The learning objectives in each lesson are rooted to the profile of a Social Technology Enabled Professional (STEP) created by Education Development Center, Inc. and a panel of social technology experts in a project funded by the National Science Foundation. These experts defined a Social Technology Enabled Professional as someone who “builds, maintains, manages, and leverages online social networks to engage with customers, business partners, employees, and key influencers with the goal of building organizational success.” The profile identifies what a Social Technology Enabled Professional needs to know and be able to do to be successful in the workplace. It was reviewed by nearly 100 social technology experts across the country who validated its description of the work responsibilities incumbent upon a Social Technology Enabled Professional.
Download the full STEP Profile and see that the work of a Social Technology Enabled Professional has been organized into six major areas of responsibility (called “duties”) and work activities related to these duties (called “tasks”). The six duties are listed numerically on the far left column of the matrix and include:
The tasks run horizontal to the duties in adjacent columns. Each task is referenced with a duty number and letter. For example, the task “Consults with communications or marketing colleagues” is referenced as (1A) indicating it is the first task for Duty One. The order of the tasks does not necessarily reflect their importance.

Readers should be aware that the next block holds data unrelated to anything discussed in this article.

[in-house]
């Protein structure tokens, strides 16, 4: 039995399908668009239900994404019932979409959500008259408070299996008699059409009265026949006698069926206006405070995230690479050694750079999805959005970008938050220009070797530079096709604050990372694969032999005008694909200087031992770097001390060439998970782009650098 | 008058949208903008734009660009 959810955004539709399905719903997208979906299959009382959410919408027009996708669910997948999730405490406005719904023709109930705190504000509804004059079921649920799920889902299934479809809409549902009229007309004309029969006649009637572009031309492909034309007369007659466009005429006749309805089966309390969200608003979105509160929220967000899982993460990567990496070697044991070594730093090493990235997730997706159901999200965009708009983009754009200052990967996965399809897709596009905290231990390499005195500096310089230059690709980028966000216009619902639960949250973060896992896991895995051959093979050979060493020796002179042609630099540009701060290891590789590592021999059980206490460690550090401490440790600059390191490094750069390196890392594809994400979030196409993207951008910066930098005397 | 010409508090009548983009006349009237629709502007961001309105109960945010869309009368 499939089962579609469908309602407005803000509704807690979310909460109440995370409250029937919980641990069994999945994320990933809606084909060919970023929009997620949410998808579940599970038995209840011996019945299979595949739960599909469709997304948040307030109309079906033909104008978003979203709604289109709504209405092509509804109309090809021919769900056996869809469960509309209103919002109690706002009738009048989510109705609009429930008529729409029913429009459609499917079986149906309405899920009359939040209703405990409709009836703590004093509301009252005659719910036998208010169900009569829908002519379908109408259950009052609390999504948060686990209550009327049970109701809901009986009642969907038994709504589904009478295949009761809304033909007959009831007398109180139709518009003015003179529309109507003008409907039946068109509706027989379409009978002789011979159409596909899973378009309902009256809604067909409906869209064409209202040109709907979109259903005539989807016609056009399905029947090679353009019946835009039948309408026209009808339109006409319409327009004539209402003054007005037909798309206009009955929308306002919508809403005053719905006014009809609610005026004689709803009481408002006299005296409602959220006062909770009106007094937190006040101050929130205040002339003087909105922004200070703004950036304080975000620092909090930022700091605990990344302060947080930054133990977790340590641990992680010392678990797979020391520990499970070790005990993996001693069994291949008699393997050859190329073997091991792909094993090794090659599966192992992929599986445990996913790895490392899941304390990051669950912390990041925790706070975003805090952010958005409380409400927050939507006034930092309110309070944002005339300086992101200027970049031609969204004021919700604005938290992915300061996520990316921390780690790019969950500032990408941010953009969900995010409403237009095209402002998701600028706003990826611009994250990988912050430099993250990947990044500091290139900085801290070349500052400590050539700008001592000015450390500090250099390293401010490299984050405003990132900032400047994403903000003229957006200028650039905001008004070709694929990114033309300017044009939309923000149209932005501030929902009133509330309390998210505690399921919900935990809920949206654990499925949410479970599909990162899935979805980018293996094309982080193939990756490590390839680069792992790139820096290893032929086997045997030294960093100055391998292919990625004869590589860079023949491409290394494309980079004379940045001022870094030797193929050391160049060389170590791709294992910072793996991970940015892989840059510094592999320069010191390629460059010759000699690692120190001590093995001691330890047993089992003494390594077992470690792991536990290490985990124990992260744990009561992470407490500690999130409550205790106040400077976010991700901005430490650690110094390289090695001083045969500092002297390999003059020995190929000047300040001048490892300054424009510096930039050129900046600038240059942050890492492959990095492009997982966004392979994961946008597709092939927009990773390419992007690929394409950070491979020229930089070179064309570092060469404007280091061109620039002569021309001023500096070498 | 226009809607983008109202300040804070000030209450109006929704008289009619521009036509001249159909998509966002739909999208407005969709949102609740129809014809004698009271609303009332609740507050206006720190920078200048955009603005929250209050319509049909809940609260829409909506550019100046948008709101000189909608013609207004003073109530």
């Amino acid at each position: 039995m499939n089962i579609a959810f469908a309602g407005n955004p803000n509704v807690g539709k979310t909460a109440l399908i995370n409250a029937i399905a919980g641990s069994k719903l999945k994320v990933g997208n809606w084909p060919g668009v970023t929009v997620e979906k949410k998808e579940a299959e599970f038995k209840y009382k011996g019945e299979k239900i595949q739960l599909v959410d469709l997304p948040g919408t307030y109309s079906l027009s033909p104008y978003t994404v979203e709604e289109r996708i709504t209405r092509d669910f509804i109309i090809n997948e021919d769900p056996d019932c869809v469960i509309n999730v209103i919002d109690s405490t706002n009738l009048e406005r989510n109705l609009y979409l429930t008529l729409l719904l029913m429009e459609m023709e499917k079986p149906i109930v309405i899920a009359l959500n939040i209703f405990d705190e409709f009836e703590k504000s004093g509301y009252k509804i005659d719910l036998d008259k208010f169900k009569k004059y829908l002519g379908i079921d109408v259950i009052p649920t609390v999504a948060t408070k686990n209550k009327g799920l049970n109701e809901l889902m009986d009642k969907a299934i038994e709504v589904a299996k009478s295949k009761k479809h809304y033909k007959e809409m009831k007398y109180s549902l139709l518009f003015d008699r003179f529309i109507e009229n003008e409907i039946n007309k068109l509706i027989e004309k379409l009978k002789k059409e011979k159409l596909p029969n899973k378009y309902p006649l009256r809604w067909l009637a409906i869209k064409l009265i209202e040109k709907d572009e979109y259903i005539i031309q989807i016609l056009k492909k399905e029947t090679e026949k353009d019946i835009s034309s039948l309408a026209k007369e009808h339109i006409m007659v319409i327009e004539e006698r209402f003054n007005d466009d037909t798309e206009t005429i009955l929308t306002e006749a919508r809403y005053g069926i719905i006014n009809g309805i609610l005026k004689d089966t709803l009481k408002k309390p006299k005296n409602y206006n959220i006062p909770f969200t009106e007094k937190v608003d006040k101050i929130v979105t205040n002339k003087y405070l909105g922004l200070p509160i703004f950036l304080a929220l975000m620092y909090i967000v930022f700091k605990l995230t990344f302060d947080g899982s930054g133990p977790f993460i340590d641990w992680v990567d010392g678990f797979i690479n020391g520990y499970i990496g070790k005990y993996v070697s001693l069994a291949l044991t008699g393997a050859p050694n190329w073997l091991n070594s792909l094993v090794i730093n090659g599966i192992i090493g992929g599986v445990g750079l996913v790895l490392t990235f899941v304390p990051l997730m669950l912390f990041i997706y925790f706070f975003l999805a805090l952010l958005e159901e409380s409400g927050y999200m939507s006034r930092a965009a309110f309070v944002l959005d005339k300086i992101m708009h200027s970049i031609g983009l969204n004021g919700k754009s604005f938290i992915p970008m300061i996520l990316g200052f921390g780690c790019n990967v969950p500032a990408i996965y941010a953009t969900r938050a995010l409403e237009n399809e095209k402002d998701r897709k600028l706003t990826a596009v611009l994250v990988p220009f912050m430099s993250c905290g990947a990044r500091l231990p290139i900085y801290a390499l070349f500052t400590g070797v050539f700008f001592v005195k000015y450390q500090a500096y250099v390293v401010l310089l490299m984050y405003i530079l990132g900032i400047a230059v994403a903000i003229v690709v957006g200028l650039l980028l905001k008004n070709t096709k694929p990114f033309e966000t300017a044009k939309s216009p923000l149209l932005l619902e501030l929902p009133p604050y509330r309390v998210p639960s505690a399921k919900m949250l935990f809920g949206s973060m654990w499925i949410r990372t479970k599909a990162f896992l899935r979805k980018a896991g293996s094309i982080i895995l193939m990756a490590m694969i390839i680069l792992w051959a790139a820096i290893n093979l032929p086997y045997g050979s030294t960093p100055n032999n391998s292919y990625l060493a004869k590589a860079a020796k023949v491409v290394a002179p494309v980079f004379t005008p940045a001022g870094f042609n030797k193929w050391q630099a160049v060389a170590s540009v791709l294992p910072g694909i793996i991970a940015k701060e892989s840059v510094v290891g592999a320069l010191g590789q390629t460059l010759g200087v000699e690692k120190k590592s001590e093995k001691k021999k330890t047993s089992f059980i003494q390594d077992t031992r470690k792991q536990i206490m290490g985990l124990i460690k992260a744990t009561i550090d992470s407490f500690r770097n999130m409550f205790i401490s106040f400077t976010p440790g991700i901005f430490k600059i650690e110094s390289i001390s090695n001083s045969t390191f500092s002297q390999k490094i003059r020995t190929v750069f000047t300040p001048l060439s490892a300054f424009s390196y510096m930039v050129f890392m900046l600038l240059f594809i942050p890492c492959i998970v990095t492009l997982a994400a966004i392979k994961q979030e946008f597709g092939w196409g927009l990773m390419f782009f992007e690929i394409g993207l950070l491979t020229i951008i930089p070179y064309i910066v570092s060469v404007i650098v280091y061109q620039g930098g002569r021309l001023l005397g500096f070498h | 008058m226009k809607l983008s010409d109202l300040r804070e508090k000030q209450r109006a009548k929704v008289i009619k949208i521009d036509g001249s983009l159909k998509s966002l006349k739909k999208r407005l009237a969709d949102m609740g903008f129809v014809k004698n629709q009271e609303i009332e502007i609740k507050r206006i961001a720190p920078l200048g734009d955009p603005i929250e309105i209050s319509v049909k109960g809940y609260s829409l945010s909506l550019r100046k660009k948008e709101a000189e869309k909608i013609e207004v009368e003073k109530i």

Taken as a whole, the 59 tasks that appear in the profile matrix constitute what the expert panel believes to be the universe of tasks that might be performed by Social Technology Enabled Professionals. However, you should keep in mind that in your job, you may or may not be responsible for performing all 59 tasks included in the profile. In the case of these scenarios, you will be called upon to learn and practice a limited number of these tasks to achieve the lesson’s learning objectives.
The profile also outlines lists of the skills, knowledge, and behaviors that in the judgment of the panel of experts are critical to the performance of these work activities. They include: